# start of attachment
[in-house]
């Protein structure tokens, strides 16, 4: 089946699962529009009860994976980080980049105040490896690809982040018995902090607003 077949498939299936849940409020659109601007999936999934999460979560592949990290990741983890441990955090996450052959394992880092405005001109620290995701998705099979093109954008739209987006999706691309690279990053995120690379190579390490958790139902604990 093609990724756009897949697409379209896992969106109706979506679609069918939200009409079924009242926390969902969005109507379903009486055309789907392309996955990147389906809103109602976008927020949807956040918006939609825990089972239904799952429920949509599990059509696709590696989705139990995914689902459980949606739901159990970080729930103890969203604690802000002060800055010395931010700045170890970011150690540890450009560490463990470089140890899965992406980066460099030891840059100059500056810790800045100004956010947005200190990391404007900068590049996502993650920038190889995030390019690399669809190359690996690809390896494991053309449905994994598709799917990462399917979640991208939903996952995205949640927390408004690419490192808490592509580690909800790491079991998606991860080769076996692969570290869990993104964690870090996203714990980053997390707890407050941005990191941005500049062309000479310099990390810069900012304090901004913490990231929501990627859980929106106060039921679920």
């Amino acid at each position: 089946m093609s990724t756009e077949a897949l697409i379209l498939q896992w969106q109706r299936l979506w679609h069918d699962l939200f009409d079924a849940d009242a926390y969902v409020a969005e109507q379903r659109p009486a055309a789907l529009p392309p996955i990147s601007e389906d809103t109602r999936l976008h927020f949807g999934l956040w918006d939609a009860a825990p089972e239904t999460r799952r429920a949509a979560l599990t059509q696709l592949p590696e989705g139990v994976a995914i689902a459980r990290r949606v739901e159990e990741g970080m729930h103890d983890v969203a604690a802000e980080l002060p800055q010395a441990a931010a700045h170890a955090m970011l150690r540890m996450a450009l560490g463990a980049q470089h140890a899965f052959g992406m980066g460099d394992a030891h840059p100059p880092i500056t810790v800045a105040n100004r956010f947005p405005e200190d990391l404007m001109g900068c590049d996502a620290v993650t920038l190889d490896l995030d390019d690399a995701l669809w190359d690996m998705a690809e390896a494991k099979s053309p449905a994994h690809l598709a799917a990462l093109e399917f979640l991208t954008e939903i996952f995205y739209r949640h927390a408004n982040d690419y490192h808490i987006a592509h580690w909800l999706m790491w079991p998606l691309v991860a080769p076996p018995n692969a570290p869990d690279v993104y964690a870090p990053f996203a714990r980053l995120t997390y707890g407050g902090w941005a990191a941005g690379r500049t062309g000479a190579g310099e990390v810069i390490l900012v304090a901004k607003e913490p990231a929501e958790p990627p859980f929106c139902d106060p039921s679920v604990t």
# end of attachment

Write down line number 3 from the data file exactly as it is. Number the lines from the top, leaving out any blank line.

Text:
């Amino acid at each position: 089946m093609s990724t756009e077949a897949l697409i379209l498939q896992w969106q109706r299936l979506w679609h069918d699962l939200f009409d079924a849940d009242a926390y969902v409020a969005e109507q379903r659109p009486a055309a789907l529009p392309p996955i990147s601007e389906d809103t109602r999936l976008h927020f949807g999934l956040w918006d939609a009860a825990p089972e239904t999460r799952r429920a949509a979560l599990t059509q696709l592949p590696e989705g139990v994976a995914i689902a459980r990290r949606v739901e159990e990741g970080m729930h103890d983890v969203a604690a802000e980080l002060p800055q010395a441990a931010a700045h170890a955090m970011l150690r540890m996450a450009l560490g463990a980049q470089h140890a899965f052959g992406m980066g460099d394992a030891h840059p100059p880092i500056t810790v800045a105040n100004r956010f947005p405005e200190d990391l404007m001109g900068c590049d996502a620290v993650t920038l190889d490896l995030d390019d690399a995701l669809w190359d690996m998705a690809e390896a494991k099979s053309p449905a994994h690809l598709a799917a990462l093109e399917f979640l991208t954008e939903i996952f995205y739209r949640h927390a408004n982040d690419y490192h808490i987006a592509h580690w909800l999706m790491w079991p998606l691309v991860a080769p076996p018995n692969a570290p869990d690279v993104y964690a870090p990053f996203a714990r980053l995120t997390y707890g407050g902090w941005a990191a941005g690379r500049t062309g000479a190579g310099e990390v810069i390490l900012v304090a901004k607003e913490p990231a929501e958790p990627p859980f929106c139902d106060p039921s679920v604990t």